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What we know about the sex addict

November 1, 2007
by Patrick J. Carnes, PhD
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Interactions of multiple addictions are common in this population

For therapists, diagnosing sexual addiction and/or compulsivity in a patient can be a daunting task. The key lies in vigilance in taking the patient's history. Most often the emerging details will reveal the presenting behaviors' underlying causes. A therapist cannot be afraid to ask probing questions about not only the current sexual behavior but also all the behaviors surrounding it.

In the period from 1985 to 2003, a comprehensive longitudinal study was performed, which gives us a profile of sex addicts.1 A total of 650 patients attended an addiction interaction workshop, which was designed to understand the patterns in the interaction of their compulsive behaviors. In order to conduct an appropriate assessment of these patients, professional helpers needed to be aware of how sex addicts come to be sex addicts, as well as of the objective criteria by which to evaluate them. Here, then, is how the data break down.

The role of the family

In studying these recovering patients and their partners, it was determined that sex addicts tended to come from families where there were addicts of all kinds. For example, mothers (25%), fathers (38%), and siblings (46%) of these individuals had significant alcohol problems. Mothers (18%), fathers (38%), and siblings (50%) had similar problems with sexual acting out. Parallel patterns existed with eating disorders, pathological gambling, and compulsive work. Only 13% of sex addicts reported coming from families with no addictions. So we know that growing up in a family with existing addictions is a factor.

Family type also was a factor. Sex addicts in the study experienced their families as rigid (77%) and dogmatic. They also found their families to be disengaged (87%): in other words, detached, uninvolved, and emotionally absent. Thus, they came from environments in which failure to bond was the norm.

Another major area of impact was the role of child abuse. Addicts reported physical abuse (72%), sexual abuse (81%), and emotional abuse (97%). Furthermore, the more sexually and physically abused the respondents were as children, the more addictions they had as adults. Emotional abuse was a significant factor in addicts who abused children themselves.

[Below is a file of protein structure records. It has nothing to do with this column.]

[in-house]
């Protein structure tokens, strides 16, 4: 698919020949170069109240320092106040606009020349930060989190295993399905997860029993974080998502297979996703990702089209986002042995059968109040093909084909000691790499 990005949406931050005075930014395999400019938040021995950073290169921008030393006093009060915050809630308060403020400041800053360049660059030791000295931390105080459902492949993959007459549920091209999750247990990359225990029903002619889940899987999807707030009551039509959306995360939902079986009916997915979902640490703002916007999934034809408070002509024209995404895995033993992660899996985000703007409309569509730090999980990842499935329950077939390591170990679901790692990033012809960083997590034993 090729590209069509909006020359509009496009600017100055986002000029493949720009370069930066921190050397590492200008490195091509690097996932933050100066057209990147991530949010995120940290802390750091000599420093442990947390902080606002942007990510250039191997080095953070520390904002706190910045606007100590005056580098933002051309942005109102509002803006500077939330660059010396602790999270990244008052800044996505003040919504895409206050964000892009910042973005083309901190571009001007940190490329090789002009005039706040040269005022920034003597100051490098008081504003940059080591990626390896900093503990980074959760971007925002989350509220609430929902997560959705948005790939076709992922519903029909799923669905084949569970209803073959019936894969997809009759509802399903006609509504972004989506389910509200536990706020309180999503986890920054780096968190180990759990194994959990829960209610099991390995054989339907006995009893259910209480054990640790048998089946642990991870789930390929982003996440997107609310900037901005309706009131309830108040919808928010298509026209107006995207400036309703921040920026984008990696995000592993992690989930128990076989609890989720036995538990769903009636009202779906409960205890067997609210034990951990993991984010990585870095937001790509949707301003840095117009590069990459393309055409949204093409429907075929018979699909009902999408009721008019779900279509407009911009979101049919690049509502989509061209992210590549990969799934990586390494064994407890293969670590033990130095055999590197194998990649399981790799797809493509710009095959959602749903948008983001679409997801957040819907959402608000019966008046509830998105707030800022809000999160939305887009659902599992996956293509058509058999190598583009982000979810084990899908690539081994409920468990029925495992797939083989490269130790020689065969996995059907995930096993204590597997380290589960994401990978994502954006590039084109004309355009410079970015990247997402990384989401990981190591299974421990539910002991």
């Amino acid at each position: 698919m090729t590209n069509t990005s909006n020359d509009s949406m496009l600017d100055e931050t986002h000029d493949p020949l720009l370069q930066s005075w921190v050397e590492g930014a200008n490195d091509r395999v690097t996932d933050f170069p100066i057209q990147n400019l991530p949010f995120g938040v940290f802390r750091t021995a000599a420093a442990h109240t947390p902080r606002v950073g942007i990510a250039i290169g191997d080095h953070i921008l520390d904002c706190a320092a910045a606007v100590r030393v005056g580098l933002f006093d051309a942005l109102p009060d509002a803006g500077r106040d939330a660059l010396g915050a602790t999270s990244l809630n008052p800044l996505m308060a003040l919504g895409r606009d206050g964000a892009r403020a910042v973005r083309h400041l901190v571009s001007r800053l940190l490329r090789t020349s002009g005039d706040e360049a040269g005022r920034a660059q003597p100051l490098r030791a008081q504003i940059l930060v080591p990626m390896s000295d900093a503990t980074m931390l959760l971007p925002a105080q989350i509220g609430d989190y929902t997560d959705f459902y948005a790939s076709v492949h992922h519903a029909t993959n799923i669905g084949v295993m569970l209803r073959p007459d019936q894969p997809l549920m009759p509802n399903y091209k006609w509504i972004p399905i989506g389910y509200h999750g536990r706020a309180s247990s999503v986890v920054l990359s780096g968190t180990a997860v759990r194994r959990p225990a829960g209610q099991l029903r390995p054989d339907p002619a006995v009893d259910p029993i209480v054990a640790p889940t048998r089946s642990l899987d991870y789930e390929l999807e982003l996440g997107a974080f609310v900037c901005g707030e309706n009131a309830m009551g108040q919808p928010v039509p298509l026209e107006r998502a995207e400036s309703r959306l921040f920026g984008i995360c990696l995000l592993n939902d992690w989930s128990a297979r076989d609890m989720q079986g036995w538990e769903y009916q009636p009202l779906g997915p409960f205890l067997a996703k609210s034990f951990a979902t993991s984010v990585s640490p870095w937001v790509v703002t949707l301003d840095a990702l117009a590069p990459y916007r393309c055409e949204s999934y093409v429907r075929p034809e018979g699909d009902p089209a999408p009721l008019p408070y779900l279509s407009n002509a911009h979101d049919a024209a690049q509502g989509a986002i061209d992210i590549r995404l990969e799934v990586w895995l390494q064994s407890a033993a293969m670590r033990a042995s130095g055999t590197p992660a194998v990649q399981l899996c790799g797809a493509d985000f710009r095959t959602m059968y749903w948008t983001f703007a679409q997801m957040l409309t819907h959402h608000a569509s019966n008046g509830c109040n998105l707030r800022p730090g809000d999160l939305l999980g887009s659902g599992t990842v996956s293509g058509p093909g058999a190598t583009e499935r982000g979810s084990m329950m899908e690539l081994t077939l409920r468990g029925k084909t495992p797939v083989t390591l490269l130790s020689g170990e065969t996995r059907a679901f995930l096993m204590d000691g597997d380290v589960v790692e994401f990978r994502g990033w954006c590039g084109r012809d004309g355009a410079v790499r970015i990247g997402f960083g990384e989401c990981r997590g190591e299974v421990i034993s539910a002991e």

Sex addiction criteria

In keeping with the guidelines used to assess pathological gambling, alcoholism, and substance abuse, the following criteria for diagnosing sex addiction have been established:

  1. Recurrent failure to resist sexual impulses to engage in specific sexual behavior.

  2. Frequently engaging in those behaviors to a greater extent, or over a longer period of time, than intended.

  3. Persistent desire or unsuccessful efforts to stop, reduce, or control those behaviors.

  4. Inordinate amounts of time spent in obtaining sex, being sexual, or recovering from sexual experiences.

  5. Preoccupation with sexual behavior or preparatory activities.

  6. Frequent engaging in the behavior when expected to fulfill occupational, academic, domestic, or social obligations.

  7. Continuation of the behavior despite knowledge of having a persistent or recurrent social, financial, psychological, or physical problem that is caused or exacerbated by the behavior.

  8. Need to increase the intensity, frequency, number, or risk level of behaviors to achieve the desired effect, or diminished effect with continued behaviors at the same level of intensity, frequency, number, or risk.

  9. Giving up or limiting social, occupational, or recreational activities because of the behavior.

  10. Distress, anxiety, restlessness, or irritability if unable to engage in the behavior.

In a research study that David Wines conducted on recovering sex addicts, 85% of his subjects met at least five of the criteria and 52% met seven or more.2 In the American Psychiatric Association's Diagnostic and Statistical Manual of Mental Disorders, only three criteria must be met in order to qualify for compulsive gambling or substance abuse.3 Thus, we are beginning to see an emerging profile of diagnosis in the field of sex addiction.

Sexual behaviors

While the process of addiction is common for all those with sexual compulsion, the focus of the behaviors will vary. Through a series of studies using hundreds of specific behaviors, we discovered certain behaviors that were commonly found together. These are:

  • Fantasy sex: becoming lost in sexual obsession and intrigue, including behaviors that support preoccupation, such as stalking, compulsive masturbation, or being a “romance junkie”;

  • Voyeurism: Visually oriented behaviors, including pornography, strip shows, and peeping;

  • Exhibitionism: Exposing oneself inappropriately or in self-destructive ways;

  • Seductive role sex: Serial or concurrent exploitation of relationships, usually in pursuit of power and conquest;

  • Intrusive sex: Violating boundaries as a high-arousal experience, such as obscene phone calls or fratteurism;

  • Anonymous sex: Compulsive sex, often in high-risk circumstances, with people one does not know;

  • Trading sex: Using sex as part of a business transaction. This is addictive because of the risk, cost, or repetition of early trauma;

  • Paying for sex: Purchasing sex as in compulsive prostitution or phone sex services;

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